Do Two California Cities Determine the Fate of Beverage Freedom?

The analogy that soda is to obesity as tobacco is to tobacco-related illnesses is a one that is as overused as it is false. Tobacco is the undisputed cause of tobacco-related illness; obesity is caused by everything from overeating to under-sleeping. When the analogy is used to justify regulations like New York City’s reviled big-soda ban, it is insidious. When it is used to place the fate of food freedom on a vote in two small California cities, it is ripe for parody.

And that is exactly what The New York Times’ resident food scold and amateur epidemiologist, Mark Bittman, has done in his most recent column. Bittman, a supporter of a tax-and-subsidy regime for each of the 38,000-plus items in the standard grocery store — surely a byzantine scheme — is eager to see if two small California cities will approve taxes on soda and other sweet drinks. He hopes that from those cities will raise a flood of taxes on drinks he doesn’t like. And best yet, he predicts we’ll all be grateful to whichever city first punishes us for our own good.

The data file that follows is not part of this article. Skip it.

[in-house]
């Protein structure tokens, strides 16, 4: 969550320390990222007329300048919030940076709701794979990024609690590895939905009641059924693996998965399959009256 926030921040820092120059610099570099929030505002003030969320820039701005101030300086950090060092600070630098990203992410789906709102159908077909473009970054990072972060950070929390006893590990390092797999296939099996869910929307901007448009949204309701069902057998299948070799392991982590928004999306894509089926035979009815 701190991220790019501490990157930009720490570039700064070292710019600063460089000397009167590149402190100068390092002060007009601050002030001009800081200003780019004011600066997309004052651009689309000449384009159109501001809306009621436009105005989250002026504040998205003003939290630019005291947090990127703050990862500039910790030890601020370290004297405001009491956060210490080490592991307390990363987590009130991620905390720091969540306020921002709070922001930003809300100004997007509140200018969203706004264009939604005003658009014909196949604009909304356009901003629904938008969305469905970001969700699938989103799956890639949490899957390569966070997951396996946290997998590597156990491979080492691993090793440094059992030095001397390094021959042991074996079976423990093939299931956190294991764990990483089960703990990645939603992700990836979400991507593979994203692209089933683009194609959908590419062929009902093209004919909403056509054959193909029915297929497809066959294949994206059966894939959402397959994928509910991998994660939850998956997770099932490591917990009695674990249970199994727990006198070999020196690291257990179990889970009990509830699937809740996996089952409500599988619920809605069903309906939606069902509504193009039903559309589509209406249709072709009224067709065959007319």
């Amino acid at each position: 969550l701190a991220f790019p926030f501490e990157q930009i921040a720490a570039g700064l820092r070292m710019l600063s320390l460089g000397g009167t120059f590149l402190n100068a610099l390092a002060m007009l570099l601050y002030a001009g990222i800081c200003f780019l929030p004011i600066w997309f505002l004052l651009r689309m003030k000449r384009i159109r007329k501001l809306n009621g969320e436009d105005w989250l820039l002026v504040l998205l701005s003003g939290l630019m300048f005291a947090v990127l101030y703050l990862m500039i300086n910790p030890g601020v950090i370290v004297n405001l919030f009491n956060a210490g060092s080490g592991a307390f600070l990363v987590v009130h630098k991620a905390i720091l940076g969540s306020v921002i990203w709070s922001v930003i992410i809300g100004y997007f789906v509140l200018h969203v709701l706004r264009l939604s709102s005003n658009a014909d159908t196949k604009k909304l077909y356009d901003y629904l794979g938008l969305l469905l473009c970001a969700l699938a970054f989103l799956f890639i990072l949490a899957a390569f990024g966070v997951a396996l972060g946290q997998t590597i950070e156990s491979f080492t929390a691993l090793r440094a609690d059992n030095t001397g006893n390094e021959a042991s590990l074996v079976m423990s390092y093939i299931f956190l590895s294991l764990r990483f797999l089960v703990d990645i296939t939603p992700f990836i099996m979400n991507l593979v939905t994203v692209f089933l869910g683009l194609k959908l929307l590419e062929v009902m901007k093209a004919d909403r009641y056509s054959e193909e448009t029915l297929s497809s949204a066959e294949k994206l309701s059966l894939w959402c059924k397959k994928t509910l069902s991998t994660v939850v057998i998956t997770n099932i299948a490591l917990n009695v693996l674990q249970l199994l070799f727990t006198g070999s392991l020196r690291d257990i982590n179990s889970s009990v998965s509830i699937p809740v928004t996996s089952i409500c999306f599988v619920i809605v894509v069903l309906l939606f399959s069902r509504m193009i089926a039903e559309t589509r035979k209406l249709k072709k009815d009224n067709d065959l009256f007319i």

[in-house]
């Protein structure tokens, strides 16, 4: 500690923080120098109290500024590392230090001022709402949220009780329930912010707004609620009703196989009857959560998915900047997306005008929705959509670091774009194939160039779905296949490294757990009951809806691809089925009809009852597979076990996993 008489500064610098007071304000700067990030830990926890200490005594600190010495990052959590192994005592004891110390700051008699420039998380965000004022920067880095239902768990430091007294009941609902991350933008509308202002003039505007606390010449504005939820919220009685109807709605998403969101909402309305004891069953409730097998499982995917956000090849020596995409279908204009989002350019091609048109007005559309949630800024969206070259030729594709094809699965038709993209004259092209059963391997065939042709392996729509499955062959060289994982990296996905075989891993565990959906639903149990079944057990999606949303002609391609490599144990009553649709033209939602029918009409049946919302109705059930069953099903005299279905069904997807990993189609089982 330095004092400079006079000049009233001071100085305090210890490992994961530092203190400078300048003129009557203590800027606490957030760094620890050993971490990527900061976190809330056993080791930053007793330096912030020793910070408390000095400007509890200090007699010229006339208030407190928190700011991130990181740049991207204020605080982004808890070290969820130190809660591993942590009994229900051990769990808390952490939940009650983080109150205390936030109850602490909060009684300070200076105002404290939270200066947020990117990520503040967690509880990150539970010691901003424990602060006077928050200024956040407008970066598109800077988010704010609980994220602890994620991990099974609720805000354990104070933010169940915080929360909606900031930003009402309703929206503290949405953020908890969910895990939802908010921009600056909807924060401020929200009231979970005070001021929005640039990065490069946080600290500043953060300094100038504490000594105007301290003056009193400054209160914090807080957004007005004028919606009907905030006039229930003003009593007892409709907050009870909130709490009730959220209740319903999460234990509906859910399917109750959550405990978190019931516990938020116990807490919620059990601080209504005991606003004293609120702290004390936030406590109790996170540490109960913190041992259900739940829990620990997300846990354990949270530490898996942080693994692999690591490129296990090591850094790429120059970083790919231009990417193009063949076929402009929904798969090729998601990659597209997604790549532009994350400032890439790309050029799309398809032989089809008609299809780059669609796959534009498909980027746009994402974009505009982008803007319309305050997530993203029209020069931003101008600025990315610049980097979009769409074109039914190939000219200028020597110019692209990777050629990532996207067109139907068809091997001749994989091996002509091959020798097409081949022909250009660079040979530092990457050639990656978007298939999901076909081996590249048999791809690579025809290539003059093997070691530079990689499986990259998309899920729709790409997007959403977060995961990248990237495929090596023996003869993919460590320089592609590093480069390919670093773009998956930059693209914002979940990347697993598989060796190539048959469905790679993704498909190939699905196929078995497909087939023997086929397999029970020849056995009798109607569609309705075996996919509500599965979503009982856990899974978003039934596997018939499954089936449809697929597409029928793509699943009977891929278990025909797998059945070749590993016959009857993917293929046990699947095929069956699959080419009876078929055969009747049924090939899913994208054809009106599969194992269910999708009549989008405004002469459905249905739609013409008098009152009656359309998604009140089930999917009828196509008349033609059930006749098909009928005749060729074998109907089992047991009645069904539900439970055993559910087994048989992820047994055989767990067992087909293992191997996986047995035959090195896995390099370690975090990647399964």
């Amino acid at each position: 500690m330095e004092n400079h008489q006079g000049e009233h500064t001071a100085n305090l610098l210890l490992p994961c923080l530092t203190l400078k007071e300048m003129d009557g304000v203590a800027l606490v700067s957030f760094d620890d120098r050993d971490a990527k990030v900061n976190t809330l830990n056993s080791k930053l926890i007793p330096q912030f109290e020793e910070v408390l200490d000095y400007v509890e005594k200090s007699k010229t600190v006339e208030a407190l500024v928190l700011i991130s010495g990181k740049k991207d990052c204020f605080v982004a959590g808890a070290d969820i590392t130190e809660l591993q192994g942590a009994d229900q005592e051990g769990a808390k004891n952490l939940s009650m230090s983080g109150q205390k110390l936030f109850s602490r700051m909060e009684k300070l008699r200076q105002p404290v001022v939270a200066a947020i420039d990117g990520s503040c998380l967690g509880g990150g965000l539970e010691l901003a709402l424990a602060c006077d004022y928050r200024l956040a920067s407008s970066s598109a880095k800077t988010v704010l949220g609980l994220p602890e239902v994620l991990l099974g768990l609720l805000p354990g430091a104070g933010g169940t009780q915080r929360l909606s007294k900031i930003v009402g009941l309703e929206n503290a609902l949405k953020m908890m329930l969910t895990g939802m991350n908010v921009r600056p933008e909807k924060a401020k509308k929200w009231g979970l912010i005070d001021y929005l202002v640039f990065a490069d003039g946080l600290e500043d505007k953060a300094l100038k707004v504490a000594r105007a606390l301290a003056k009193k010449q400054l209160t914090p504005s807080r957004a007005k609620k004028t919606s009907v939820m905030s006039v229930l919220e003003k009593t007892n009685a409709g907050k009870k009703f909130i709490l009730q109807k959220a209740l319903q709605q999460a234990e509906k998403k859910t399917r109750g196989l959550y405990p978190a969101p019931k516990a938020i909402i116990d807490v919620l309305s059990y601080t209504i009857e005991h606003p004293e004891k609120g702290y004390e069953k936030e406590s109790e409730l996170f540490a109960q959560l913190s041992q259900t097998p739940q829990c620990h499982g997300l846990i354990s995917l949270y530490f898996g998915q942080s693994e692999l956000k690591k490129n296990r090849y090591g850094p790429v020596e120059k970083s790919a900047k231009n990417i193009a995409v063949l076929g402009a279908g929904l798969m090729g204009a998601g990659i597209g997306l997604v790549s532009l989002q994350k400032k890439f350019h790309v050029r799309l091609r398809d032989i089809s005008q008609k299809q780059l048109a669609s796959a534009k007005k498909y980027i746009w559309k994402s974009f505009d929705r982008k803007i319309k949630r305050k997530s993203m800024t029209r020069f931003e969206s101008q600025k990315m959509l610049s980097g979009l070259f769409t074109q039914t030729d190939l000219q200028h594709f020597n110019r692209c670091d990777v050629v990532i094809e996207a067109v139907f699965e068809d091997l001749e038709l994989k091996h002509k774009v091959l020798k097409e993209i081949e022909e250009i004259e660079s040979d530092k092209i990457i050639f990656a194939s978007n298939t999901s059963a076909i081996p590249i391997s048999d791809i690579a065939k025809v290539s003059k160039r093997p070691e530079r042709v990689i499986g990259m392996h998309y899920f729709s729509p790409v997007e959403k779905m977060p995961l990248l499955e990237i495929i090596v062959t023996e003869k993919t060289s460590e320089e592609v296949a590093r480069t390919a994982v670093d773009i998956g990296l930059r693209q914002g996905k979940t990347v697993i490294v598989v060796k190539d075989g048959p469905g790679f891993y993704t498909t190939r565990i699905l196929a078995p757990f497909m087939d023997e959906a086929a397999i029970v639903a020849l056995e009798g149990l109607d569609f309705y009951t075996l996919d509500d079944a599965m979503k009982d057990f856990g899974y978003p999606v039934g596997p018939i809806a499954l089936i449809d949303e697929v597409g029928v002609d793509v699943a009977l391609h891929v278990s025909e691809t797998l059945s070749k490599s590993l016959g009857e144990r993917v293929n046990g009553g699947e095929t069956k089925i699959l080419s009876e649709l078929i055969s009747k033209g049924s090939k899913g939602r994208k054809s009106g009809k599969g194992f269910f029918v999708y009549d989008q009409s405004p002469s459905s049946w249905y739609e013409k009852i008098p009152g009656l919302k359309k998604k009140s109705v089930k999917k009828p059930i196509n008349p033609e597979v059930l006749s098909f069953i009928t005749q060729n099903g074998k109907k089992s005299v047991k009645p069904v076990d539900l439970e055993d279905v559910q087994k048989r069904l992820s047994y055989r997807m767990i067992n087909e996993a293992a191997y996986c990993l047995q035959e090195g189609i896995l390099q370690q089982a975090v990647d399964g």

To which we say one word: Nonsense. First, it’s not at all clear that even California — land of the backfiring ballot initiative — is ready to surrender the freedom to sip on a sweet drink. Both the San Diego Union-Tribune and the San Francisco Chronicle have advised “no” votes, with the Union-Tribune going as far as to call the tax plans “scams.”

And even if the taxes pass the first hurdle, the rest of the nation poses a formidable wall. National polls consistently show firm opposition to punishing soda consumers with taxes. Revulsion at the bureaucrats’ unanimous cram-down of the New York City soda ban should serve as an additional warning.

People have good reasons to remain skeptical of these taxes. Evidence suggests that soda taxes will provide minimal calorie reductions (we’ve seen estimates of three, nine, and twelve calories per day, less than one percent of a typical dietary intake), indicating that soda taxes do not effectively fight obesity. And there’s evidence from the experience of state “education lotteries” that revenue from these taxes will pad budgets rather than increase spending on health services.

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